NYC High School Tests New Harm Reduction Drug Education Course

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NYC High School Tests New Harm Reduction Drug Education Course

By Victoria Kim 04/18/18

Safety First aims to empower kids to use critical thinking and research skills to make healthy decisions.

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High school students learning in a classroom

A New York City high school is the testing ground for a new kind of drug education—which, instead of urging kids to “just say no,” tries a safety first approach.

The Safety First curriculum, developed by the Drug Policy Alliance, a non-profit that promotes drug policy reform, was introduced at Bard High School Early College in Manhattan in March, and concluded this month.

The curriculum was designed to discourage substance use, but to also acknowledge the possibility that some kids will choose to experiment. Students are taught how to be safe even if they choose to use drugs and alcohol.

Instead of DARE’s total abstinence approach, kids are empowered to use critical thinking and research skills to make healthy decisions.

“I’ve learned so much just from teaching it,” health teacher Drew Miller, who piloted the curriculum at Bard, told Crain’s New York. “It puts a lot of power in their hands and is super trusting of them to take the knowledge and make the best choices for themselves.”

The curriculum will be evaluated and revised before a final version will be available this coming fall, but it’s not definite how widely Safety First will be adopted.

Like DARE (Drug Abuse Resistance Education), Safety First tries to guide young people away from using drugs and alcohol. It also prepares kids for real-life situations that they may find themselves in should they choose to use.

“For example, abstinence-only education may tell young people that they should refrain from using drugs because they could overdose,” explains the Drug Policy Alliance. “Harm reduction drug education explains how to recognize the signs of drug overdose, how to respond and how to get help if they fear that a friend is overdosing.”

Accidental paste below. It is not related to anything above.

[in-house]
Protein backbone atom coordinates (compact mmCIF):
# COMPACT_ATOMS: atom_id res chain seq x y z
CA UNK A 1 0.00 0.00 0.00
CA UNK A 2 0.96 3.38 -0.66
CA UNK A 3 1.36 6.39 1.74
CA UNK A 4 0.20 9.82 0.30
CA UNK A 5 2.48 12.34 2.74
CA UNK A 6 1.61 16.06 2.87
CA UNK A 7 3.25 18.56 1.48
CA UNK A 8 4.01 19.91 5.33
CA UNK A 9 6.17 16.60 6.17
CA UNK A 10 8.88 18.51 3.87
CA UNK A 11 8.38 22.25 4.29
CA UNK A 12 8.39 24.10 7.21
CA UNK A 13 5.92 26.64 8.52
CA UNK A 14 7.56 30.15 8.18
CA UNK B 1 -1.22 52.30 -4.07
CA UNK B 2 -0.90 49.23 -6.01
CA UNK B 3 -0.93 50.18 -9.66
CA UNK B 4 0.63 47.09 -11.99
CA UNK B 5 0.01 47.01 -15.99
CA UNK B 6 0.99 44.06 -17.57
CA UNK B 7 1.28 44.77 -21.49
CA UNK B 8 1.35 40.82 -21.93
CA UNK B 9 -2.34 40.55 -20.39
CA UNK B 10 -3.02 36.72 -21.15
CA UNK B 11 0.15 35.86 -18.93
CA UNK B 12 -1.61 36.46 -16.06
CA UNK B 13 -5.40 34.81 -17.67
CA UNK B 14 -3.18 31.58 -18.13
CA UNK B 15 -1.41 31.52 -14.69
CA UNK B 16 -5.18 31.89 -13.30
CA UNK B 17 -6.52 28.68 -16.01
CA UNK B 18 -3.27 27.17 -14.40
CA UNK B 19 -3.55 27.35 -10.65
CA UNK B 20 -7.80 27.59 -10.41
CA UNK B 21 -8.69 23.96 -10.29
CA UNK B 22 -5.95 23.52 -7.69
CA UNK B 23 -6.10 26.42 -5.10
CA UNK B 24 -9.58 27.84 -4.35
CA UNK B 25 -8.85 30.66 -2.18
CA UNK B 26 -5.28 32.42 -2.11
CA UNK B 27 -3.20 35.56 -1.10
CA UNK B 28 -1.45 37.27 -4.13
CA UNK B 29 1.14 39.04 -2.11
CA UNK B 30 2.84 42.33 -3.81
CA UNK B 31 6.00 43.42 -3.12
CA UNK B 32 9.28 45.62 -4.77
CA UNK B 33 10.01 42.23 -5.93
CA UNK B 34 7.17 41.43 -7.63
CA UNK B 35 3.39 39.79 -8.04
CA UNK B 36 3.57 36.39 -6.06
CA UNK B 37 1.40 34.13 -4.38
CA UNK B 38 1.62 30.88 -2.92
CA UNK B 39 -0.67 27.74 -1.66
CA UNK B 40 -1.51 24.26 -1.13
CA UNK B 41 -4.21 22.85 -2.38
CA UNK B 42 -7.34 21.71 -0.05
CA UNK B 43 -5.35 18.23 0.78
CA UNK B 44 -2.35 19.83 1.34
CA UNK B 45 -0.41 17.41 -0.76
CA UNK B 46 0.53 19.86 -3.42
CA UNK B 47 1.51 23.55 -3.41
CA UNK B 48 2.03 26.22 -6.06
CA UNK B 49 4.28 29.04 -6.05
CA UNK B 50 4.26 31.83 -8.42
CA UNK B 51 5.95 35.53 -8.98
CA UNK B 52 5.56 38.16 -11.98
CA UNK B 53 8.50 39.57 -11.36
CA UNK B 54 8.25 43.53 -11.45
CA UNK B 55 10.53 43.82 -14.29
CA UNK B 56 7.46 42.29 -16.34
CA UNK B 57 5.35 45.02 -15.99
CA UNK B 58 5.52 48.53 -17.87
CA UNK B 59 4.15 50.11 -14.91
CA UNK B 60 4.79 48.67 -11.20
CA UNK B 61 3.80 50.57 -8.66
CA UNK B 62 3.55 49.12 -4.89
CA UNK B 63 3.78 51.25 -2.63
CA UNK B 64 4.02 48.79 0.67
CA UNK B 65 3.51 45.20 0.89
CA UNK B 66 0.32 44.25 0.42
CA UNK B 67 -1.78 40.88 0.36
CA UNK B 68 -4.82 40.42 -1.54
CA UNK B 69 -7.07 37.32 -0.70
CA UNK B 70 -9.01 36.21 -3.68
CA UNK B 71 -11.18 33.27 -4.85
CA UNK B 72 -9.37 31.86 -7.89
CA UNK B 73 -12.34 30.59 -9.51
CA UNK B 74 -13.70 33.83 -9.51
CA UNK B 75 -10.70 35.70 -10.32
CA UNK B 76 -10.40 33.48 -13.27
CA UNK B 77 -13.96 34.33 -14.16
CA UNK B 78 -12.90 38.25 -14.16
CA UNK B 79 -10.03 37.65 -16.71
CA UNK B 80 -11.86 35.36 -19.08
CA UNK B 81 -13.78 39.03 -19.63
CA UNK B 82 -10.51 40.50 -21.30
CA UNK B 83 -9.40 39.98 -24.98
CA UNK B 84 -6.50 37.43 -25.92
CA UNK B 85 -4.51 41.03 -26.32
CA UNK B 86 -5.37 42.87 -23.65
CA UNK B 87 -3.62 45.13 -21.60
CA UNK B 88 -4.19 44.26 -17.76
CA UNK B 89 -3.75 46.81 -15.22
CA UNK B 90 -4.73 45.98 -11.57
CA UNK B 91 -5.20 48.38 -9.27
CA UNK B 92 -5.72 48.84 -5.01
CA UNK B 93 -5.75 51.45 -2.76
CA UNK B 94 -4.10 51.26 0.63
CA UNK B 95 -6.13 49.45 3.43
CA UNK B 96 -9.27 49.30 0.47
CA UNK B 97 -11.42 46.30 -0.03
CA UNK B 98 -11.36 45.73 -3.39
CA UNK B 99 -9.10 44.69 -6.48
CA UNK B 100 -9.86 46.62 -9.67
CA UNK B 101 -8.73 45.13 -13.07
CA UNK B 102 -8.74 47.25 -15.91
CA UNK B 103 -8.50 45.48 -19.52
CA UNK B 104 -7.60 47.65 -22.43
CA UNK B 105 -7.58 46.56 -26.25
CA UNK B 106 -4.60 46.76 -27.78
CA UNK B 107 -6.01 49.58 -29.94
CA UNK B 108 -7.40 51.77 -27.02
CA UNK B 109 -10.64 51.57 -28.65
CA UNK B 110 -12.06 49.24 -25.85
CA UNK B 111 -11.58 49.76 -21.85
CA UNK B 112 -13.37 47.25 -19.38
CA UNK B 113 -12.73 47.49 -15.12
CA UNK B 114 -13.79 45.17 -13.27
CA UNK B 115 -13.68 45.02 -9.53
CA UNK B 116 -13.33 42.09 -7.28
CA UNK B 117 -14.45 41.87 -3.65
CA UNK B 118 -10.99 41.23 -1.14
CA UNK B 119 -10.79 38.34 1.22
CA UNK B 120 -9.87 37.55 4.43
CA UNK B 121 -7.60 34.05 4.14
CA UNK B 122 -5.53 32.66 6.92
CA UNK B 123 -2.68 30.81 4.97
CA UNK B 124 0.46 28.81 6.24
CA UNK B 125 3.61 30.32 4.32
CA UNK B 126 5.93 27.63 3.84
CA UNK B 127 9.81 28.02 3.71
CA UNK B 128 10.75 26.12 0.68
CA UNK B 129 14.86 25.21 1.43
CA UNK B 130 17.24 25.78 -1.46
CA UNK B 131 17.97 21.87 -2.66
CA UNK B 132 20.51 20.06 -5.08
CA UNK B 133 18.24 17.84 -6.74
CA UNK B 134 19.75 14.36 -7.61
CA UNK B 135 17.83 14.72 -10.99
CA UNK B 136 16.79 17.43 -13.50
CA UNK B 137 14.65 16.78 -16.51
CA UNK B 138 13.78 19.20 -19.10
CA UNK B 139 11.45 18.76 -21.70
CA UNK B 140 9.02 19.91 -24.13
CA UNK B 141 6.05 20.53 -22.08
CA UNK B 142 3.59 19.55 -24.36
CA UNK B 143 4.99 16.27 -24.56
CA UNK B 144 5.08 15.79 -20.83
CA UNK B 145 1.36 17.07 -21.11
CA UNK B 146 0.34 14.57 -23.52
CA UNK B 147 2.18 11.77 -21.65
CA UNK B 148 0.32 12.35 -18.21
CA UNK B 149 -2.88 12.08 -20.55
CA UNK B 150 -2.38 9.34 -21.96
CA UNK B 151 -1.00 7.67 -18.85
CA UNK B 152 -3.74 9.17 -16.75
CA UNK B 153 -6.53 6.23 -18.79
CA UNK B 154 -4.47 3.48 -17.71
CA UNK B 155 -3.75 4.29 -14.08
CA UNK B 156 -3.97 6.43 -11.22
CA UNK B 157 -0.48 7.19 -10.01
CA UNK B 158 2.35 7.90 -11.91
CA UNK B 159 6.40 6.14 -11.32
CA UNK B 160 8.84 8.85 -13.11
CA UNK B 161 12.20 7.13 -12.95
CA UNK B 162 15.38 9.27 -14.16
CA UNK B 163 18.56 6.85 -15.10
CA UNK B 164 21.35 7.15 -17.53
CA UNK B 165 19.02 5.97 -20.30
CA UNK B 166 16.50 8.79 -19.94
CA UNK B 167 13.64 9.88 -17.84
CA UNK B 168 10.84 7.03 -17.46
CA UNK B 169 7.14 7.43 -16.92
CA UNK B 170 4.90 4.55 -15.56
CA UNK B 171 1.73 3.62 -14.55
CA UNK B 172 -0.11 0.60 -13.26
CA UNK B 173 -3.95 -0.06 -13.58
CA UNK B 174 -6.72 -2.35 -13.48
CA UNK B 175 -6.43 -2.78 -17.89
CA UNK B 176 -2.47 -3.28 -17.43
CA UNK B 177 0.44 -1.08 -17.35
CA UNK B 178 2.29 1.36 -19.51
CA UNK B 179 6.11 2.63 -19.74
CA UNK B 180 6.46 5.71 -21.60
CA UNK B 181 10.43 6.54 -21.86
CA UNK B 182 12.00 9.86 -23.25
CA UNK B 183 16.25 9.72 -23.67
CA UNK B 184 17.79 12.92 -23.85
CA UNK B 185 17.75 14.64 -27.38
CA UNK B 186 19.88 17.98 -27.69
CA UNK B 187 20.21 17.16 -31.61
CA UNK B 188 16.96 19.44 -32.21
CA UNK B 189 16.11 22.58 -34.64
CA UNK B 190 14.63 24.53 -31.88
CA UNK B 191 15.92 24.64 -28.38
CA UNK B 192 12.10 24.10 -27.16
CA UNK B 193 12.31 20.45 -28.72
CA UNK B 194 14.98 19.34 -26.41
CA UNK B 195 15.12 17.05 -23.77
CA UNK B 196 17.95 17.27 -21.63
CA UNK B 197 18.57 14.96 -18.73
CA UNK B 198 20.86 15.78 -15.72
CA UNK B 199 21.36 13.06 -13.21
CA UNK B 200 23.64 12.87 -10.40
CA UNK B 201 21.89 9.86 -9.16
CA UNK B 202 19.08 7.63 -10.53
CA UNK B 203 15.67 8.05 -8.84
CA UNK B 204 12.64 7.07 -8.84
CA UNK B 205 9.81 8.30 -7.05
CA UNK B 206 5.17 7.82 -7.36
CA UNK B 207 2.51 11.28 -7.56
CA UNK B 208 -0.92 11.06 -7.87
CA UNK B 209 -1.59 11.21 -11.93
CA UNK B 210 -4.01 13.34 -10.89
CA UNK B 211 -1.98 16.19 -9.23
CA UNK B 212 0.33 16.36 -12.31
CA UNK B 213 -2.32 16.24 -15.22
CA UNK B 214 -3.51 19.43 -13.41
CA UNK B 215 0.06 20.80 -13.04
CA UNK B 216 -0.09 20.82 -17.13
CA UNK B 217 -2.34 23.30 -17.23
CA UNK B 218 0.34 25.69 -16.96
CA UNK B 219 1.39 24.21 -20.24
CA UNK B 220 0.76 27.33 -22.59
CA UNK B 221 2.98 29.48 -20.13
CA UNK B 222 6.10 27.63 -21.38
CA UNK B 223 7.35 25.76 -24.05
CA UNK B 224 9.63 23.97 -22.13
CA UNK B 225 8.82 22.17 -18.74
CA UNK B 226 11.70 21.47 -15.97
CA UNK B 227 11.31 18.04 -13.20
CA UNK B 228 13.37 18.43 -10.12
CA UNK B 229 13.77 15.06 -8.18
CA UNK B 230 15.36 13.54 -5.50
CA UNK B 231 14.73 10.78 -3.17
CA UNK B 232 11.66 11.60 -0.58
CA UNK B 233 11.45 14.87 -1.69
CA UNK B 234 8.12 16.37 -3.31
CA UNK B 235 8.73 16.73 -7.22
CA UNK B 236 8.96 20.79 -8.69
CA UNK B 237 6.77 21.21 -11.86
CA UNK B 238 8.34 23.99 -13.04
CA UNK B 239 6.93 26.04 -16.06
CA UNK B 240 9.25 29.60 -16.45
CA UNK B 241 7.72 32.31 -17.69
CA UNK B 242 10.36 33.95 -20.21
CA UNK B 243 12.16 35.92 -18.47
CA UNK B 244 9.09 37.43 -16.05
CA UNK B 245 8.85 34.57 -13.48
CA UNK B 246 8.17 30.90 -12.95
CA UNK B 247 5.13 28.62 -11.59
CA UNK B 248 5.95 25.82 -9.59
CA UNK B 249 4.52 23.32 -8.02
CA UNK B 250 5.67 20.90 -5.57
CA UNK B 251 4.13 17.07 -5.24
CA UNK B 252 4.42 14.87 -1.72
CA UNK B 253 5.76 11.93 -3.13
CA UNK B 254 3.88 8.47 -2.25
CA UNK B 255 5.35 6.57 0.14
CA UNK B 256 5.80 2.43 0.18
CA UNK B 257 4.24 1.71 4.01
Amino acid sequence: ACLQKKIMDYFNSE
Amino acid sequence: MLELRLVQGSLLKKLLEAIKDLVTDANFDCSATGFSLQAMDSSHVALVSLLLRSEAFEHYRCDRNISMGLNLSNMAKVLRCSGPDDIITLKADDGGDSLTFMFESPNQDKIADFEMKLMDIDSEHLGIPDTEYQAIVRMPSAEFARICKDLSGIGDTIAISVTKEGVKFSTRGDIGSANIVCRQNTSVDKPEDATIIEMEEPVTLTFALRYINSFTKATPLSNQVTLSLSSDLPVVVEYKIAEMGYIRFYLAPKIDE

Advocates of drug policy reform believe that this approach is better-suited for today’s informed young people, as opposed to the original version of DARE from the 1980s.

But Attorney General Jeff Sessions, who once said that “good people don’t smoke marijuana,” doesn’t seem to think so. Last year, he was quoted as saying, “DARE is, I think, the best remembered anti-drug program today. In recent years people have not paid much attention to that message but they are ready to hear it again… We know it worked before and we can make it work again.”

To its credit, DARE has moved away from fear-based rhetoric and tried to adapt to the times with a modern take on the program that emphasizes teaching kids good decision-making skills. The keepin' it REAL program, which according to Scientific American was created with the help of prevention scientists, is a more interactive approach to drug education.

The 10-week course focuses on empowering kids to make tough decisions in high-risk situations utilizing the four ways to say no: Refuse, Explain, Avoid and Leave.

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